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Tip: To review an author’s works published in PEP-Web…

PEP-Web Tip of the Day

The Author Section is a useful way to review an author’s works published in PEP-Web. It is ordered alphabetically by the Author’s surname. After clicking the matching letter, search for the author’s full name.

For the complete list of tips, see PEP-Web Tips on the PEP-Web support page.

Gilman, S.L. (2017). Soul Machine: The Invention of the Modern Mind by George Makari W.W. Norton, New York, 2015; 608, $39.95Political Freud: A History by Eli Zaretsky Columbia University Press, New York, 2015; $25.00. Int. J. Psycho-Anal., 98(2):568-571.

(2017). International Journal of Psycho-Analysis, 98(2):568-571

Soul Machine: The Invention of the Modern Mind by George Makari W.W. Norton, New York, 2015; 608, $39.95Political Freud: A History by Eli Zaretsky Columbia University Press, New York, 2015; $25.00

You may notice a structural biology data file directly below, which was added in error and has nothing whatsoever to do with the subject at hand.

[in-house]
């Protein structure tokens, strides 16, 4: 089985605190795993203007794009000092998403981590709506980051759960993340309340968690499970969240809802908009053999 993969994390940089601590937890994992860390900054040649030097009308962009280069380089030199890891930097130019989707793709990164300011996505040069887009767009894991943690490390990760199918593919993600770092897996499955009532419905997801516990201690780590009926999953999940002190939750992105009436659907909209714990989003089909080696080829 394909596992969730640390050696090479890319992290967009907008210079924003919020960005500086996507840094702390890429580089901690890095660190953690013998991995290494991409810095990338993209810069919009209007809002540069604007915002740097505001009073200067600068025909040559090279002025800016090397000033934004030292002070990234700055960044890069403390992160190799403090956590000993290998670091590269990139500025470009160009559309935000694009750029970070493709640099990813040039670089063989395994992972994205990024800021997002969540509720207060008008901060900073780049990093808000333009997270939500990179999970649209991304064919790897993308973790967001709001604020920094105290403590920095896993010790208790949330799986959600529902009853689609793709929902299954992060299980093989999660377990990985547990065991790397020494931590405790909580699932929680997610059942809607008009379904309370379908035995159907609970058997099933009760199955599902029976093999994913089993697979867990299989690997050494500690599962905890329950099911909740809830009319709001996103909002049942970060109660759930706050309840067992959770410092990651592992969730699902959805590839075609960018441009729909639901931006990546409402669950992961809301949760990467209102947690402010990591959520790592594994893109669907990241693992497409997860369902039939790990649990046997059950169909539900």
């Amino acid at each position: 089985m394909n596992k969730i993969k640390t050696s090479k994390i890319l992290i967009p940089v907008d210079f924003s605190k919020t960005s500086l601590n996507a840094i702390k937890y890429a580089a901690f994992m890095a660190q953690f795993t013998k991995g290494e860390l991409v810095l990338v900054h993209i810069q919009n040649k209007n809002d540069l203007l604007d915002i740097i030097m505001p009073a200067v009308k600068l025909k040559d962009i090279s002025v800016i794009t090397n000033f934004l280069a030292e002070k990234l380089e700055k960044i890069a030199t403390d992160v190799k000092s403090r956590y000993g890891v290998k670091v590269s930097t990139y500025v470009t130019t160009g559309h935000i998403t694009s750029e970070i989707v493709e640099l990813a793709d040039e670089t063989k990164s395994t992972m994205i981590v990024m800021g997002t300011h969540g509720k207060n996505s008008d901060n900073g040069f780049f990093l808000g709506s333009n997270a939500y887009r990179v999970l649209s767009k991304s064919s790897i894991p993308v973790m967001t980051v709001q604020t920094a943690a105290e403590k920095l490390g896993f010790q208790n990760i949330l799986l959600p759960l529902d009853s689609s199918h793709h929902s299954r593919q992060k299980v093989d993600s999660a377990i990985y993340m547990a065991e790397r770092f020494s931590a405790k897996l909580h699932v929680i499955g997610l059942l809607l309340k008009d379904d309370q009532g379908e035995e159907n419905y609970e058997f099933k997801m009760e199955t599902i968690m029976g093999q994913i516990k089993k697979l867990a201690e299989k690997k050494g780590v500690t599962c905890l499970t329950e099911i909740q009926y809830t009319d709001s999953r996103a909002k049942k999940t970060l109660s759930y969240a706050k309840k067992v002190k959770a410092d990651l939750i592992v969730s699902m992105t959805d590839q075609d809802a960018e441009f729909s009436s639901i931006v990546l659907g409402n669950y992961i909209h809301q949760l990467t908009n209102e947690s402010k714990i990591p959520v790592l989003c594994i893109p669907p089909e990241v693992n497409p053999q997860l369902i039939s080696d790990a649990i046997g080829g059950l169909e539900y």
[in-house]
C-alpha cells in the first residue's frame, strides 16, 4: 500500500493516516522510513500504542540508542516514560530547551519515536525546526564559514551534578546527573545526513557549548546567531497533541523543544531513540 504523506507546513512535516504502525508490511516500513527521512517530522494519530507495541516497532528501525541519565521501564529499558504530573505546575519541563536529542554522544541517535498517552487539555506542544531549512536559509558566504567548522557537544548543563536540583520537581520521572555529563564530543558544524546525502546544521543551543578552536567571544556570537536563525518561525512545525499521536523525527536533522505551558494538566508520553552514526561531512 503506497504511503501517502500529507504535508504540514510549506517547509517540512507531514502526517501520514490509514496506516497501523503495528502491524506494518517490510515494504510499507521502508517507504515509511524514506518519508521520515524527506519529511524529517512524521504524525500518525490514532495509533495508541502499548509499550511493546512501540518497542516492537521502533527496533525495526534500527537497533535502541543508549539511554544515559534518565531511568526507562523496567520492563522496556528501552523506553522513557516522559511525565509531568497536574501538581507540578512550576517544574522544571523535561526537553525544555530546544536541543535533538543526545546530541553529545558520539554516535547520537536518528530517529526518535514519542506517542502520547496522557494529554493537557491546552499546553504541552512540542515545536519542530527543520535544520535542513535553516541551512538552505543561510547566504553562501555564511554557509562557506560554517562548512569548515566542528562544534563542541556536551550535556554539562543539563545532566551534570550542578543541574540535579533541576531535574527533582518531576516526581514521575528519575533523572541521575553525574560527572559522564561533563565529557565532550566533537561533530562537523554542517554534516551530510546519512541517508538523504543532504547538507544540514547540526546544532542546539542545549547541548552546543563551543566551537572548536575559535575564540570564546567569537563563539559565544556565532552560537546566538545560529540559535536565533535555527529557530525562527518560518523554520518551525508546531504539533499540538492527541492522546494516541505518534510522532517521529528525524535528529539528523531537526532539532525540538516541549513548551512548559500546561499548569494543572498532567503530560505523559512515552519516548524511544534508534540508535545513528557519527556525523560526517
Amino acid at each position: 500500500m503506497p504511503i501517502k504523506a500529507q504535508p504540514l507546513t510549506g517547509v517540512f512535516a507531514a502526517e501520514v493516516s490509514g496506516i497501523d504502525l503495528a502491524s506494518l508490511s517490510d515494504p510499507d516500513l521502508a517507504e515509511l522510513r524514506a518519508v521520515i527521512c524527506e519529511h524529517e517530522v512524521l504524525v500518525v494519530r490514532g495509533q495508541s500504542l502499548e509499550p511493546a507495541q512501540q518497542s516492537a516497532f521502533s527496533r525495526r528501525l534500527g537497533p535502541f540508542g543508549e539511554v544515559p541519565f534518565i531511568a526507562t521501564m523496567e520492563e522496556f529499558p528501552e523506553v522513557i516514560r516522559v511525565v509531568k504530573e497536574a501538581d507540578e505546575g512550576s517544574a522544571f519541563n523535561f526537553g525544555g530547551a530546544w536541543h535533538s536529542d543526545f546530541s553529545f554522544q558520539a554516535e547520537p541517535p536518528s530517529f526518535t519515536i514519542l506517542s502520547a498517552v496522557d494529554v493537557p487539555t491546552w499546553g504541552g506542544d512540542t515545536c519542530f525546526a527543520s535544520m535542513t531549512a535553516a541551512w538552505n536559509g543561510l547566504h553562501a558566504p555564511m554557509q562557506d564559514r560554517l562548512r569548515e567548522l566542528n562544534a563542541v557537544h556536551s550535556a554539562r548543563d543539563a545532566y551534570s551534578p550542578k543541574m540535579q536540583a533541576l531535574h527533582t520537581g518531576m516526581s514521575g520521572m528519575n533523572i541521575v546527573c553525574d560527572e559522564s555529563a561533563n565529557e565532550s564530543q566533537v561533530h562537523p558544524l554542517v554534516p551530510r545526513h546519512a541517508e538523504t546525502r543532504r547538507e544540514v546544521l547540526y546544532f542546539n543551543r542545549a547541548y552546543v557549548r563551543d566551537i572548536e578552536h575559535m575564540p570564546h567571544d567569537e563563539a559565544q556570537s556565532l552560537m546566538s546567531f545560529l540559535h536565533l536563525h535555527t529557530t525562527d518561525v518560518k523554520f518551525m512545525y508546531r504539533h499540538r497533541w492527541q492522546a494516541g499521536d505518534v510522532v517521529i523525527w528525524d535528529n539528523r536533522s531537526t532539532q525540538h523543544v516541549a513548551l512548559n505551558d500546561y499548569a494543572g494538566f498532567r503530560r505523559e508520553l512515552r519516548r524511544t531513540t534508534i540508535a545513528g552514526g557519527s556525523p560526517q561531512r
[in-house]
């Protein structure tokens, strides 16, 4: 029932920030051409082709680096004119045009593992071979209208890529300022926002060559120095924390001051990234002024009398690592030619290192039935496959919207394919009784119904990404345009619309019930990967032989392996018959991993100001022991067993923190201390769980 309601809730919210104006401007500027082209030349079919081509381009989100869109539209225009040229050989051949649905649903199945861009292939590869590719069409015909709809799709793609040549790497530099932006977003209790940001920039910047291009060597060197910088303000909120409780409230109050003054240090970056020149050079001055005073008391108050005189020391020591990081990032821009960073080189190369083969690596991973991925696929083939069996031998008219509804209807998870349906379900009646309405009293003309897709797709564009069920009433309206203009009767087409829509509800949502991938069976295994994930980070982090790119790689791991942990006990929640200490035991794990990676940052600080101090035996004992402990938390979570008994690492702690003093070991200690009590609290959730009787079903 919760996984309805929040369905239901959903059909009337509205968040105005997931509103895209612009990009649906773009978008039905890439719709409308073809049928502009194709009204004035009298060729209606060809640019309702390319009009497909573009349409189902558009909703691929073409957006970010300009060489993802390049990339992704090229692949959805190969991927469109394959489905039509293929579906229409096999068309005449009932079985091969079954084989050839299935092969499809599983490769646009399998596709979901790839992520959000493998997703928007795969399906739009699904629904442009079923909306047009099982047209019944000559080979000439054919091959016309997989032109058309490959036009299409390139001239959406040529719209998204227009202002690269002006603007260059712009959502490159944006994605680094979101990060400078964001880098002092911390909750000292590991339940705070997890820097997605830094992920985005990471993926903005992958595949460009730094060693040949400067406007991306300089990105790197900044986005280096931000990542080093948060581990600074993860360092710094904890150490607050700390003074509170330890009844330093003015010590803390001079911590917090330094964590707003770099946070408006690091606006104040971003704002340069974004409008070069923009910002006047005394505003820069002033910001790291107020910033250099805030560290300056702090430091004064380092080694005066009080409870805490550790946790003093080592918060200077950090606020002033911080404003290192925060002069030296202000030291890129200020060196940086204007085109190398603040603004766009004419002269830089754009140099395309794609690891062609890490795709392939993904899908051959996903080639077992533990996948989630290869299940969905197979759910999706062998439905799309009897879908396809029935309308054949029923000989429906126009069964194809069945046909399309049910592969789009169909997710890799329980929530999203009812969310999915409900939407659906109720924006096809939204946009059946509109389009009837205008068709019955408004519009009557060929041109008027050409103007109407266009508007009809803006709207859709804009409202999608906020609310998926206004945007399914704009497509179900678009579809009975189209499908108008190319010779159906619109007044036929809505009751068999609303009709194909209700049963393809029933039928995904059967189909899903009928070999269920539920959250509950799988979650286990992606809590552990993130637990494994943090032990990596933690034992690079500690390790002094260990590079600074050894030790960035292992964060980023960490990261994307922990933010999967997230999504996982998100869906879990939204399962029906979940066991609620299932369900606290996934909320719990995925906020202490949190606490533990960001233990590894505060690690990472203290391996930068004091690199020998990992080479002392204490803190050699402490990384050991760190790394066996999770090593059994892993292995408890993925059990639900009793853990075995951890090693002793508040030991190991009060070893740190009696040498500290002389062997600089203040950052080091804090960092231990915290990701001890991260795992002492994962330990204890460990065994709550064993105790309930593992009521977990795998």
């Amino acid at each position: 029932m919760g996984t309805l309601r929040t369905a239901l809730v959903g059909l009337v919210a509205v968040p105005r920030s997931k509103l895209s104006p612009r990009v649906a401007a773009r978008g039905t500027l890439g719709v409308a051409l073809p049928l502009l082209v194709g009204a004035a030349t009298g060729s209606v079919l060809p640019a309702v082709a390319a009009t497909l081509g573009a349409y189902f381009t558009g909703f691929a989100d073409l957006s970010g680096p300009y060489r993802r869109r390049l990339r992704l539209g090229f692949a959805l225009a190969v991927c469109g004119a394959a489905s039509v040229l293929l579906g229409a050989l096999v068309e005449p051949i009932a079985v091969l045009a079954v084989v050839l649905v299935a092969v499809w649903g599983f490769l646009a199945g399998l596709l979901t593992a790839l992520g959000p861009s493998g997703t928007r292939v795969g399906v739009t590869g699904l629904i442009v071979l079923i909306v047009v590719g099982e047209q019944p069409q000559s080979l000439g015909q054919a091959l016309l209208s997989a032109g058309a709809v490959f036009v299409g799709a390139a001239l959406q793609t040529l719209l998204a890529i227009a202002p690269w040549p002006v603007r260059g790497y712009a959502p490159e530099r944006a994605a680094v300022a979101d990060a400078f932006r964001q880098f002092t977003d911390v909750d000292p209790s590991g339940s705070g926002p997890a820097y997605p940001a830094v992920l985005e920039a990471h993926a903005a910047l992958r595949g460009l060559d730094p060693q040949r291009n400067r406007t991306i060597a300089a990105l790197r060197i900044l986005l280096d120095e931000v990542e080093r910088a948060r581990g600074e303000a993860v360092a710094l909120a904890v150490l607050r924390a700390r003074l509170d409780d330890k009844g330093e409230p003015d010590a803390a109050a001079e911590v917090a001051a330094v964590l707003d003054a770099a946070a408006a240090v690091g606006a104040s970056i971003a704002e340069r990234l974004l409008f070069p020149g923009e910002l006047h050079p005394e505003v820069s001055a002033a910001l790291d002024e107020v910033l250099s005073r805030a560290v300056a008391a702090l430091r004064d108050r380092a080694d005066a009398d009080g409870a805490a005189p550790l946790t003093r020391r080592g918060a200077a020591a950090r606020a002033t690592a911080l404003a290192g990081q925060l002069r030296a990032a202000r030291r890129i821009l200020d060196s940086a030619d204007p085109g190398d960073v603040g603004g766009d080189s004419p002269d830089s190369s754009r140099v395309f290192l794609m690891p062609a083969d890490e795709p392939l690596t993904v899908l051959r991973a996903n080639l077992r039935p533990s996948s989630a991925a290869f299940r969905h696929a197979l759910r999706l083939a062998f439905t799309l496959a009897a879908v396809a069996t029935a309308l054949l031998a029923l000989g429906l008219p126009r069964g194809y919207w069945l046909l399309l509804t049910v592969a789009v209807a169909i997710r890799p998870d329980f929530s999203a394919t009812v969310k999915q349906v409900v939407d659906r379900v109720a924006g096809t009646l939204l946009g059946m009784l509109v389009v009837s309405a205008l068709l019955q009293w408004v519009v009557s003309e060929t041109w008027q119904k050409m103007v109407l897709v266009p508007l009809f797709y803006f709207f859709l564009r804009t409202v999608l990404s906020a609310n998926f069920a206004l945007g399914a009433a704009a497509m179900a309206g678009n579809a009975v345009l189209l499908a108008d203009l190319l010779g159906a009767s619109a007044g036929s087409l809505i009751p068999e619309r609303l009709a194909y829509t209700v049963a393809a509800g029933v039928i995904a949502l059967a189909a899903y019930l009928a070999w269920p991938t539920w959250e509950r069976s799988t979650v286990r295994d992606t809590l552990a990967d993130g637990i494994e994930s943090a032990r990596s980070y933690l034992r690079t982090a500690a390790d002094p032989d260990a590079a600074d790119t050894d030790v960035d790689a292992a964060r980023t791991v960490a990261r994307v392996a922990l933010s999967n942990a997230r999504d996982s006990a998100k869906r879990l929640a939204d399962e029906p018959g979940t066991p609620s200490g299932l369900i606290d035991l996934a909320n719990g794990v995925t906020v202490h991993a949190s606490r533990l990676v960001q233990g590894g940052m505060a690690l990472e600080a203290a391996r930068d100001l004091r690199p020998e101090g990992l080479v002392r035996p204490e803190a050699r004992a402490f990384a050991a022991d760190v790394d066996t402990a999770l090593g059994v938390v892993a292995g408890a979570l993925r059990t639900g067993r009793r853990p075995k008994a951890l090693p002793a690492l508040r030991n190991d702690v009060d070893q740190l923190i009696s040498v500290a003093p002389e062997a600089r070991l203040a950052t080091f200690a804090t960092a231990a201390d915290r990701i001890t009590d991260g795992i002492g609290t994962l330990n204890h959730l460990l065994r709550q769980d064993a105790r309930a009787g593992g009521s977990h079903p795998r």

Review by:
Sander L. Gilman

There are two types of history: narrative and analytic. (Actually there are many more variations but stick with me for a moment.) The narrative tells us the story of what happened; the analytic, provides an account of why it happened. Clearly the first is also analytic, to tell a tale you have to have a theory of the ‘why’; and the analytic is also narrative, as it needs to spin out for us what happened to give us a scaffold for the ‘why.’ This is an obvious way of understanding the craft of history. It is a field with a range of methodologies and each methodology generates specific notions of evidence and proof. Decades ago Hayden White pointed out that narrative history has specific great overarching structures, he called them metanarratives, and Dominic LaCapra showed how analytic history often undermined its own use of narrative. I am beginning with this Cliff Notes summary of historiography because the writing of the history of the ‘psy’ sciences, including psychoanalysis, has not always ‘got this.’

Here we have two major studies, one, a narrative history of mind, and one, an analytic history of politics and/in psychoanalysis, that both ‘get it.’ George Makari is an MD psychoanalyst who is also a brilliant historian. His first book Revolution in mind (2008) was without a doubt the most

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[This is a summary excerpt from the full text of the journal article. The full text of the document is available to journal subscribers on the publisher's website here.]

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